By Cormac McCarthy
I watched that stupid horror movie The Ring late at night, in the dark, by myself. I was sitting there in my flanny PJ's going, “Oh this is stupid... that’s not scary!... Oh there’s more plot-holes here than in a cheese-grater” and when it finished I thought, “Well, that was dumb as.”
Then I got into bed. My heart was racing. I was petrified. I turned on all the lights and put on The Young Ones.
I had a similar reaction to The Road. It hit me a day later.
I read it in one sitting. I’d read 10 pages of it the week before, lost it, found it under my car seat and so started again after tea one night and with the help of coffee, cigarettes, bachelordom and the occasional stretch, I was done my midnight.
I slept like a log, worked the next day, then after tea the following night I saw it laying about and suddenly found myself reacting to everything I’d read the night before. I became glum! I was moved by the characters’ plight! I got the shakes for a few minutes (though I did have a cold and those Codrals, man, they rock).
It’s a harrowing book, and if you give yourself time and space to think it all out, it’s fucking nerve-wracking.
It’s a micro-cosmic version of Saramago’s Blindness or Camus’ The Plague, and it’s a novel version of Lord Byron’s terrific poem Darkness which I will link to here.
The Road is set in a post-apocalyptic Earth and it’s about a man and his son, never named, who wander about trying to find food. That’s it. But that’s all McCarthy needs. He doesn’t go into boring explanations as to why the Earth is covered in ash which blocks out the sun and darkens the waterways, or why there are no animals or vegetation left. It just is that way, and the humans that are left wandering about are either cannibals or not cannibals. That’s the human division that remains.
There is the odd ‘flashback’ but he spares us the intricacies and instead serves us all the horror.
“... all stores of food had given out and murder was everywhere upon the land... blackened looters who tunnelled among the ruins and crawled from the rubble white of tooth and eye carrying charred and anonymous tins of food in nylon nets like shoppers in the commissaries of hell.”
The planet is black and the dead are everywhere. It’s so bleak, like an Einsturzende Neubauten album. Everywhere they go is charred, desolate and freezing cold and it never lets up.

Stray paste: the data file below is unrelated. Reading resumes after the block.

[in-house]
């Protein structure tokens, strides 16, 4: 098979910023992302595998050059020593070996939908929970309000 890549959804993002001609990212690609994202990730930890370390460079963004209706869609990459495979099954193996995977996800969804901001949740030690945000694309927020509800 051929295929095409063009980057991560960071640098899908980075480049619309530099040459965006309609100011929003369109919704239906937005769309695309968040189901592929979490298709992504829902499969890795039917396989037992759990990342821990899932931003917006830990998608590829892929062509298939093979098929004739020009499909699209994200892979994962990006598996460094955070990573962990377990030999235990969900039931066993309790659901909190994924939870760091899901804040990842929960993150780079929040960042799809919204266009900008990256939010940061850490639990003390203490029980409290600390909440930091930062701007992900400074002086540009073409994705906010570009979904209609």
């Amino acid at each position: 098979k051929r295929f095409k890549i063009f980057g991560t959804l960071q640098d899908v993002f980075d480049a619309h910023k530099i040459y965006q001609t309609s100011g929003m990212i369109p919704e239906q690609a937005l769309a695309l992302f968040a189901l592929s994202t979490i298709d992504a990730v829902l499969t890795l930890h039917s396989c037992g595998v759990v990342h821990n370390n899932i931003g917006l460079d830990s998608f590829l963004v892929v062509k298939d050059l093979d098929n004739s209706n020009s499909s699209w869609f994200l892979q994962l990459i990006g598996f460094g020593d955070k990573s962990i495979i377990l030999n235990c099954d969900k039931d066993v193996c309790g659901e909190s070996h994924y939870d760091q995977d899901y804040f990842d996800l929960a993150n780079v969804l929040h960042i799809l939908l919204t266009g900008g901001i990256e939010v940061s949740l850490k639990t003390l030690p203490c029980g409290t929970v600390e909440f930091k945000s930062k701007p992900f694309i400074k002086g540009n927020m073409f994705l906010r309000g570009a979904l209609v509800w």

They come into a city: “The long concrete sweeps of the interstate exchanges like the ruins of a vast funhouse against the distant murk... The mummied dead everywhere. The fresh cloven along the bones, the ligaments dried to tug and taut as wires. Shriveled and drawn like latterday bogfolk, their faces of boiled sheeting, the yellowed palings of their teeth.”
The man tells the boy that they are ‘carrying the fire’ – of humanity, is the inference. They are not cannibals.
The man’s only motivation is the well-being of his son. “... he tousled his hair before the fire to dry it. All of this like some ancient anointing. So be it. Evoke the forms. Where you’ve nothing else construct ceremonies out of the air and breathe upon them.”
History, names, art, science... none of it matters any more.
Speaking of Saramago, one of his lines also came to me while reading The Road: “...for in places of damnation we’re almost certain to find men and women with the animals that keep them company until the moment comes to slaughter them in order to live.” McCarthy takes this one step further, and one planet further.
What’s great about the book is that at every turn we find ourselves emotionally investing in the man and his son. We want them to find food. We want them to get away when they’re chased. We want them to be safe at night and to hide their camp-fires so none of those dirty cannibals can find them. Meanwhile, we can smell/see the landscape that McCarthy describes so we’re right in the thick of the action (the landscape itself is as strong a 'character' as the man and the boy are).
The world McCarthy has given us is exactly as Byron says in his poem: "All earth was but one thought--and that was death."
And to quote Saramago again, “...but, when all is said and done, whoever goes, goes, whoever remains, remains.”
It’s such a simple notion, but from it, writers, good writers, can launch tremendous works of art.
My review of No Country For Old Men was just, “Can’t wait for the movie”, and I have the same review to make of The Road. But maybe I cheapened No Country For Old Men. Two books in, maybe I’m just starting to work out this McCarthy fellow. I bought Blood Meridian so I’ll see how that goes.
There’s been a lot written of McCarthy in recent years, and my contribution is just to say that he’s a ‘very entertaining writer’. I'm sure Lord Byron would dig him. I’ll leave it to others more inquisitive and perceptive than I to examine his motivations and his subtexts and his contributions and relevance to literature. I’ll just enjoy his books, I reckon, wallow in his misery and recommend The Road to anyone and everyone.
I give it an A-.